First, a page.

Cole County's prosecutor made the correct decision earlier this month not to seek criminal charges against a reporter who was accused by the governor of hacking into a state website to steal information and harm Missourians.
To us and many others, Cole County Prosecutor Locke Thompson's decision to not charge the St. Louis Post- Dispatch reporter was the obvious decision.
In October 2021, Gov. Mike Parson called for the Post- Dispatch to be prosecuted for uncovering security flaws on the Department of Elementary and Secondary Education website, claiming the newspaper's actions could cost Missouri taxpayers millions of dollars.
The flap started when, as we previously reported in an Associated Press story, the Post- Dispatch reported a website set up for the public to search the credentials of individual educators exposed Social Security numbers. The numbers were visibly embedded in the code that tells the computer how to display a page, which can be viewed by pressing the F12 key on Apple and Microsoft operating systems.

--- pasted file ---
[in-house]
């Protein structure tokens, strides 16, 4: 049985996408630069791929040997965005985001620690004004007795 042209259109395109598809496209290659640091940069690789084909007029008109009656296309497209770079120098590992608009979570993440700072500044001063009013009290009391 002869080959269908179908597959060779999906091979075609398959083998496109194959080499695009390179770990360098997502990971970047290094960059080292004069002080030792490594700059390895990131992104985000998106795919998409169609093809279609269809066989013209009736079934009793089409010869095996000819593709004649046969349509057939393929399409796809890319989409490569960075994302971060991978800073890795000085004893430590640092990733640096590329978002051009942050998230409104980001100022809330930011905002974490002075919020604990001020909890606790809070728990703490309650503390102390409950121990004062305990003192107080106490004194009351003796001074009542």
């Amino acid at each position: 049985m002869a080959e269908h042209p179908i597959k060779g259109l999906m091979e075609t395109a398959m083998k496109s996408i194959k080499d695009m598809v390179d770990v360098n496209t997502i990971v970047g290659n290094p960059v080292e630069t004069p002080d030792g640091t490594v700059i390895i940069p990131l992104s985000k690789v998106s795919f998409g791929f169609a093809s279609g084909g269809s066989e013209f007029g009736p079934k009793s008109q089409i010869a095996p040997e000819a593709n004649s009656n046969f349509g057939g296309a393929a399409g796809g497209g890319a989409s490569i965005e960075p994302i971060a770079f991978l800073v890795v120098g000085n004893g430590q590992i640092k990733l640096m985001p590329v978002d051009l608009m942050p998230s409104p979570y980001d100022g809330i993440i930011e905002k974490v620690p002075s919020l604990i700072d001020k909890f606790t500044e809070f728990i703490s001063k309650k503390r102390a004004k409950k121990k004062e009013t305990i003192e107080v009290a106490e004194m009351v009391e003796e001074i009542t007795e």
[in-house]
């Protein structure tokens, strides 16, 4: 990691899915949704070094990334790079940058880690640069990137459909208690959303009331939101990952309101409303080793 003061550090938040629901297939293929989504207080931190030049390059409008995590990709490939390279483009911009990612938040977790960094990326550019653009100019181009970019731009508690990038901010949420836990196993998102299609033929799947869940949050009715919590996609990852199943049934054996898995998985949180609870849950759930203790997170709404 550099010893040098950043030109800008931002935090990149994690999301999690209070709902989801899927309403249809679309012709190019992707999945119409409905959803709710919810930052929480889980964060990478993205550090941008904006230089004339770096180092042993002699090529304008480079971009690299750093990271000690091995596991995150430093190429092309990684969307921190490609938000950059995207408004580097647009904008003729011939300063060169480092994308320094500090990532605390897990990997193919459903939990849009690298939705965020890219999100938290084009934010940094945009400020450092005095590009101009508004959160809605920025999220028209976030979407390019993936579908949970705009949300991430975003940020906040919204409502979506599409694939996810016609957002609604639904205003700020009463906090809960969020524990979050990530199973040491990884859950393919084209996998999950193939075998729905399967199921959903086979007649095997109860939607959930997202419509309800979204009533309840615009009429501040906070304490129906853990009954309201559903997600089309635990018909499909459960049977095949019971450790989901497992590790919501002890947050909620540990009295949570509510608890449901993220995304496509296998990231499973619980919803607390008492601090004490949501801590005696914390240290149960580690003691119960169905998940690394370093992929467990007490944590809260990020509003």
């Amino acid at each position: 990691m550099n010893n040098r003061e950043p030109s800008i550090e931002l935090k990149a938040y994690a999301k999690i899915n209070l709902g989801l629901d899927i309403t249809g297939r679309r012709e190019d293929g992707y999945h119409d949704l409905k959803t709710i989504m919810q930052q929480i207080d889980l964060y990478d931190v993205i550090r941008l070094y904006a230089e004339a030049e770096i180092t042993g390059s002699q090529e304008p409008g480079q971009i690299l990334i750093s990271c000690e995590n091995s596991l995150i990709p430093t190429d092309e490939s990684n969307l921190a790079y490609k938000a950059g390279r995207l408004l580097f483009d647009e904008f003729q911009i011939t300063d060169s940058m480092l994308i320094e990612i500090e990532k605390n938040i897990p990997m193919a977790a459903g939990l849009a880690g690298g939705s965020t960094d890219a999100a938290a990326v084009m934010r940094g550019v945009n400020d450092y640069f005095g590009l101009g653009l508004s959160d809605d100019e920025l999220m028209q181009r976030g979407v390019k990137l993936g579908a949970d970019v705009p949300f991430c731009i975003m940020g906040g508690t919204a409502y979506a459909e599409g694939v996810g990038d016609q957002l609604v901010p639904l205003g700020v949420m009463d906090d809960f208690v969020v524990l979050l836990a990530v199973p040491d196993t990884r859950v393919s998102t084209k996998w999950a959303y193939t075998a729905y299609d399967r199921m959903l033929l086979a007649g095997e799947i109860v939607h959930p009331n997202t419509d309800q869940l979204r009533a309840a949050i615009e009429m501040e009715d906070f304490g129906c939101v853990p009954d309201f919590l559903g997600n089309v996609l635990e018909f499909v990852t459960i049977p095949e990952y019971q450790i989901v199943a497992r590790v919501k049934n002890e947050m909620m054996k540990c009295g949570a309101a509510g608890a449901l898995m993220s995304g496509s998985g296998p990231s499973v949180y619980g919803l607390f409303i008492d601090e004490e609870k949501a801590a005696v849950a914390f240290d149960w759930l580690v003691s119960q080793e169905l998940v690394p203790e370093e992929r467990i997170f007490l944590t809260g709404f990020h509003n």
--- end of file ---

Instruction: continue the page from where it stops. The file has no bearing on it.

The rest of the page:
The reporter viewed three Social Security numbers, the newspaper reported. The Post-Dispatch informed the department and refrained from publishing a story about the issue until the data was no longer available.
Parson told other media after the Post-Dispatch report came out that the reporter who found the issue "was a hacker and that viewing the data was a crime." He referred the case to Cole County Prosecuting Attorney Locke Thompson and the Missouri Highway Patrol to investigate.
Thompson declined to prosecute, but, unfortunately, made the following comment when announcing his decision: "There is an argument to be made that there was a violation of law."
We disagree, and we suspect this was Locke's way of throwing a bone to the state's top officeholder, a fellow Republican.
From what we've seen, the Post-Dispatch and their reporter did exactly what newspapers are supposed to do in their role as watchdogs. Any other suggestion is an assault on our free press and an insult to Missourians.